A while ago I wrote about my hunt for a new keyboard, and in my follow-up conversations with friends around that subject I quickly came to the conclusion I should get myself better analysis and data on how I actually use a keyboard and the individual keys on it. And if you know me, you know I like (useless) statistics.
So, I tried out the popular and widely used Linux key-logger software ‘logkeys‘ and immediately figured out that it doesn’t really support the precision and detail level I wanted so I forked the project and modified the code to work the way I want it: keyfreq was born. Code on github. (I forked it because I couldn’t find any way to send back my modifications to the upstream project, I don’t really feel a need for another project.)
Then I fired up the logging process and it has been running in the background for a while now, logging every key stroke with a time stamp.
Counting key frequency and how it gets distributed very quickly turns into basically seeing when I’m active in front of the computer and it also gave me thoughts around what a high key frequency actually means in terms of activity and productivity. Does a really high key frequency really mean that I was working intensely or isn’t that purpose more a sign of mail sending time? When I debug problems or research details, won’t those periods result in slower key activity?
In the end I guess that over time, the key frequency chart basically says that if I have pressed a lot of keys during a period, I was working on something then. Hours or days with a very low average key frequency are probably times when I don’t work as much.
The weekend key frequency is bound to be slightly wrong due to me sometimes doing weekend hacking on other computers where I don’t log the keys since my results are recorded from a single specific keyboard only.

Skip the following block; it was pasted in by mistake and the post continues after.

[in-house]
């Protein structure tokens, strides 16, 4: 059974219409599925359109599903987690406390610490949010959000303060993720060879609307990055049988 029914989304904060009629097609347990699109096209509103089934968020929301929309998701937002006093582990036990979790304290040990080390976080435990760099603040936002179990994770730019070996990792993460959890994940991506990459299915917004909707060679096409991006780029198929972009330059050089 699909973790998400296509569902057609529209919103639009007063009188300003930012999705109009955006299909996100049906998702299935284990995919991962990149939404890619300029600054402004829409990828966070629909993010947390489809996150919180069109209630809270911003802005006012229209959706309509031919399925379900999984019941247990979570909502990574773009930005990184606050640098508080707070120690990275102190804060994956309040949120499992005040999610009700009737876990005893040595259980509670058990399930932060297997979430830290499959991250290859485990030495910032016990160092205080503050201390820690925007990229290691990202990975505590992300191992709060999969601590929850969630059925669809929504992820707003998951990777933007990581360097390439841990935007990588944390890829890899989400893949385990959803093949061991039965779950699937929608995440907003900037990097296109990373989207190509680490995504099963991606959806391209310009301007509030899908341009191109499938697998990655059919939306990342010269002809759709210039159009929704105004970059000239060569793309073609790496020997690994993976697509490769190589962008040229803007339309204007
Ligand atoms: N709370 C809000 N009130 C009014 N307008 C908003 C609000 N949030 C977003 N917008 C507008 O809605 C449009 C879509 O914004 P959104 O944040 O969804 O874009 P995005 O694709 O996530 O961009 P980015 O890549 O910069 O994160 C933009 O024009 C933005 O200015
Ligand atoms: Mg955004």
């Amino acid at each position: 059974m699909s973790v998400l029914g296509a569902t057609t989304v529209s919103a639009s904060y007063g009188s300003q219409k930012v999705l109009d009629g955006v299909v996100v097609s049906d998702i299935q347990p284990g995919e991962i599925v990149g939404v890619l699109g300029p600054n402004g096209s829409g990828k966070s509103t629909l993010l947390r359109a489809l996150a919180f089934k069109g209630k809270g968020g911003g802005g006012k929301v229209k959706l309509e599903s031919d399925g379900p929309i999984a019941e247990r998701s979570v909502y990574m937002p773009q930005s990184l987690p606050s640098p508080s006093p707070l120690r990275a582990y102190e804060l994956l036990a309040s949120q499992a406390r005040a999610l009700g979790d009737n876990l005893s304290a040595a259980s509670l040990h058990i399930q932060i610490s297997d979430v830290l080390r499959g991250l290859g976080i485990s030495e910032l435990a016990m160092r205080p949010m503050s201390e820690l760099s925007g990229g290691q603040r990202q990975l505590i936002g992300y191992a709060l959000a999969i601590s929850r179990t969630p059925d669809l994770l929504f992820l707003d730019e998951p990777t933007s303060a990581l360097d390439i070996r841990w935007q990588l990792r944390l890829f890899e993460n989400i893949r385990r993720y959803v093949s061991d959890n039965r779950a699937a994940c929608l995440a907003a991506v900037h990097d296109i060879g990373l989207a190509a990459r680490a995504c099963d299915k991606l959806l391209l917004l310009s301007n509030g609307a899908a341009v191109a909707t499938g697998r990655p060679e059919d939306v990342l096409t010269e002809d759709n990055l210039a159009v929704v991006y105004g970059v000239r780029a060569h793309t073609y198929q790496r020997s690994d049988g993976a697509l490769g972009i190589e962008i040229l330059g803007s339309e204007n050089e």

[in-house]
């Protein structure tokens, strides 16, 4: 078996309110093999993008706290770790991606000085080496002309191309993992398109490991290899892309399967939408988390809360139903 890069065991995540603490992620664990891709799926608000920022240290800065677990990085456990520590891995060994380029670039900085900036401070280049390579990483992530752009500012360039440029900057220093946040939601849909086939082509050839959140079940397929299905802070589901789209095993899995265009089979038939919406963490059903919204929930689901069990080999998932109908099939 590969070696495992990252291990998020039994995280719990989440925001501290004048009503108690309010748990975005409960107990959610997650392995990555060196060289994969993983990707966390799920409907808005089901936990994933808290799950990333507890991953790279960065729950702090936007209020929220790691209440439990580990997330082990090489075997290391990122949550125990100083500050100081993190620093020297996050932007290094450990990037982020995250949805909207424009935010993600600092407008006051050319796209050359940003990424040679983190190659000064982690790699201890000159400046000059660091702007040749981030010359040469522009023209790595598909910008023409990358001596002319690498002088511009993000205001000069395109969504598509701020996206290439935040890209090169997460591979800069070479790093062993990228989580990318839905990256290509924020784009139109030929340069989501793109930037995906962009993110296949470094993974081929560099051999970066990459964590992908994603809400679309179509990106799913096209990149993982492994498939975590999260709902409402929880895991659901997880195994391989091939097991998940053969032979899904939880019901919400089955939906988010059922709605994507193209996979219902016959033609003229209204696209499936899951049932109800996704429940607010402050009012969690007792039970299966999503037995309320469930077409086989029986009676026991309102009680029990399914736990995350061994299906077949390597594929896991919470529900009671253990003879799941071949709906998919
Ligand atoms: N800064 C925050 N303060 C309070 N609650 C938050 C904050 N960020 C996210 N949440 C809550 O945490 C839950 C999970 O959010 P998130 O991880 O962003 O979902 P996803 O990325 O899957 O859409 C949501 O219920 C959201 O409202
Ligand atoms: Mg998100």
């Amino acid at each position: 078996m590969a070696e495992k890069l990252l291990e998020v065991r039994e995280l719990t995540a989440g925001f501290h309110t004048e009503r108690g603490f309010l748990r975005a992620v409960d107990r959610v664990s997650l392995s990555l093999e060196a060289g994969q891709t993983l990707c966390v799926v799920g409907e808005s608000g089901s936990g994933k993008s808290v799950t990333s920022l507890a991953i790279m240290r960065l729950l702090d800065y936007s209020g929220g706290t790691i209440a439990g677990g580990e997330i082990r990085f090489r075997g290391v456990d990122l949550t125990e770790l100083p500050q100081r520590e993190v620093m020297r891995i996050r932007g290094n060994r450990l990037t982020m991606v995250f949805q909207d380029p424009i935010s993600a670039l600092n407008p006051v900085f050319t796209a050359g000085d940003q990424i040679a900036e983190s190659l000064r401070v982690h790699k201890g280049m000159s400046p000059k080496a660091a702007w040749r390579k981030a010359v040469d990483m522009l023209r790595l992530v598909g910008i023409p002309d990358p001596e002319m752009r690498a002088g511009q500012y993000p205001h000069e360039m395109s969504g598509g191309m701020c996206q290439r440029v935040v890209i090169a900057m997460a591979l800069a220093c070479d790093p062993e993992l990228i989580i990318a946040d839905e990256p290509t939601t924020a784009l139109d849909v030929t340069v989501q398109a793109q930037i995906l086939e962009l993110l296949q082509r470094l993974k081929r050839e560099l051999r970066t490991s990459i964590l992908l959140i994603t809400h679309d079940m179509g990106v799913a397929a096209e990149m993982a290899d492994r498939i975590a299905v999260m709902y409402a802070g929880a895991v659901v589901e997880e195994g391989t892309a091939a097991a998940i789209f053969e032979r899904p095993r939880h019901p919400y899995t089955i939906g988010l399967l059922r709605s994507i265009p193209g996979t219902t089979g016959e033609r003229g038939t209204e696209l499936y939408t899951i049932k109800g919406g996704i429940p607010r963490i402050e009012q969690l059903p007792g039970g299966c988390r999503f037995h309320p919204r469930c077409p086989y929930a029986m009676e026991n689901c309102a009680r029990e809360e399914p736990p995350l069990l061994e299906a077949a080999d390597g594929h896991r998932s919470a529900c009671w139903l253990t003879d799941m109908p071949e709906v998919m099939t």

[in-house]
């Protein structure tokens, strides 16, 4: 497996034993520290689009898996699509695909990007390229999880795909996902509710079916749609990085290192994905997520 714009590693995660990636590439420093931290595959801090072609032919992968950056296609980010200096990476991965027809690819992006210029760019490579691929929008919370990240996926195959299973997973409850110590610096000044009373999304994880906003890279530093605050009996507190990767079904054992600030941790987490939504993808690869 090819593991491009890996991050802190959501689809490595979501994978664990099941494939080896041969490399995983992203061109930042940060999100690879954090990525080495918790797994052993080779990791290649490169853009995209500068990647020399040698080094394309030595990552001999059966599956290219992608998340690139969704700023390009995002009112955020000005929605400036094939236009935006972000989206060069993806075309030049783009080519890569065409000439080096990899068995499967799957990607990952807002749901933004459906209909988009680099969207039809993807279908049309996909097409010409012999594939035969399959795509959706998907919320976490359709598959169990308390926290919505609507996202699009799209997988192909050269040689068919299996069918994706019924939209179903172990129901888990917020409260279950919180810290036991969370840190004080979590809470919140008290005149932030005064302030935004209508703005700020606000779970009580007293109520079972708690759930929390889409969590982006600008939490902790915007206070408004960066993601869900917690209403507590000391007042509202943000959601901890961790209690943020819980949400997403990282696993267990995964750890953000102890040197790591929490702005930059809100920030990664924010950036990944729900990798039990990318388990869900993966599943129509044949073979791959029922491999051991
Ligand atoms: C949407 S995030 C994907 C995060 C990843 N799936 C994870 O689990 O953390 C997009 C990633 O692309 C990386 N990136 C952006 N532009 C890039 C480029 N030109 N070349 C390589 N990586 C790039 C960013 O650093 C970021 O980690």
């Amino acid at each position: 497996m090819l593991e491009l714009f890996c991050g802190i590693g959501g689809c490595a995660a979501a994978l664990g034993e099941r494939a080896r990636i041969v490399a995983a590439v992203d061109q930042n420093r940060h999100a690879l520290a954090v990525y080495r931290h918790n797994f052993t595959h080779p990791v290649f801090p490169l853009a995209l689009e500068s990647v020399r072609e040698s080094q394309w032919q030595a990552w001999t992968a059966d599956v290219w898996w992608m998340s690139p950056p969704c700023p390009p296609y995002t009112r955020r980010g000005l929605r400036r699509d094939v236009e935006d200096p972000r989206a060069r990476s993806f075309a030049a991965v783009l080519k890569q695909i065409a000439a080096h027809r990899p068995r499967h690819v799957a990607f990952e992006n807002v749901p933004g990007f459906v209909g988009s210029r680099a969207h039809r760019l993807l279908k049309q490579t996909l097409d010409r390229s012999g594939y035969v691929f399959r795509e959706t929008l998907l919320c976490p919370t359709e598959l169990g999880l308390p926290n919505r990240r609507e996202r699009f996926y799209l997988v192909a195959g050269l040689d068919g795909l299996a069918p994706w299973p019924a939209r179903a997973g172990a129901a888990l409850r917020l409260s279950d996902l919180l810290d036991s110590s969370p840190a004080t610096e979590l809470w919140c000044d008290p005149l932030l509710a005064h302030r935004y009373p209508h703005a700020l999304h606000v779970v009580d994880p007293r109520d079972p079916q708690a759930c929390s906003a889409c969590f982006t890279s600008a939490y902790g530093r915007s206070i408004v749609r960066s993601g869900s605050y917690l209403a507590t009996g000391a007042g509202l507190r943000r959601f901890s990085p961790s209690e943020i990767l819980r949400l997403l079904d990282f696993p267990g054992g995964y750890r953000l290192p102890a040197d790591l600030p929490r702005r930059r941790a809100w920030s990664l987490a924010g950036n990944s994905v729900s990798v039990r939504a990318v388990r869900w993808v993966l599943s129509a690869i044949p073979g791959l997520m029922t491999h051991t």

So what did I learn? Here are some conclusions and results from 1276614 keystrokes done over a period of the most recent 52 calendar days.
I have a 105-key keyboard, but during this period I only pressed 90 unique keys. Out of the 90 keys I pressed, 3 were pressed more than 5% of the time – each. In fact, those 3 keys are more than 20% of all keystrokes. Those keys are: <Space>, <Backspace> and the letter ‘e’.
<Space> stands out from all the rest as it has been used more than 10%.
Only 29 keys were used more than 1% of the presses, giving this a really long tail with lots of keys hardly ever used.
Over this logged time, I have registered key strokes during 46% of all hours. Counting only the hours in which I actually used the keyboard, the average number of key strokes were 2185/hour, 36 keys/minute.
The average week day (excluding weekend days), I registered 32486 key presses. The most active sinngle minute during this logging period, I hit 405 keys. The most active single hour I managed to do 7937 key presses. During weekends my activity is much lower, and then I average at 5778 keys/day (7.2% of all activity were weekends).
When counting most active hours over the day, there are 14 hours that have more than 1% activity and there are 5 with less than 1%, leaving 5 hours with no keyboard activity at all (02:00- 06:59). Interestingly, the hour between 23-24 at night is the single most busy hour for me, with 12.5% of all keypresses during the period.
Longest contiguous time without keys: 26.4 hours
Longest key sequence without backspace: 946
There are 7 keys I only pressed once during this period; 4 of them are on the numerical keypad and the other three are F10, F3 and <Pause>.
I’ll try to keep the logging going and see if things change over time or if there later might end up things that can be seen in the data when looked over a longer period.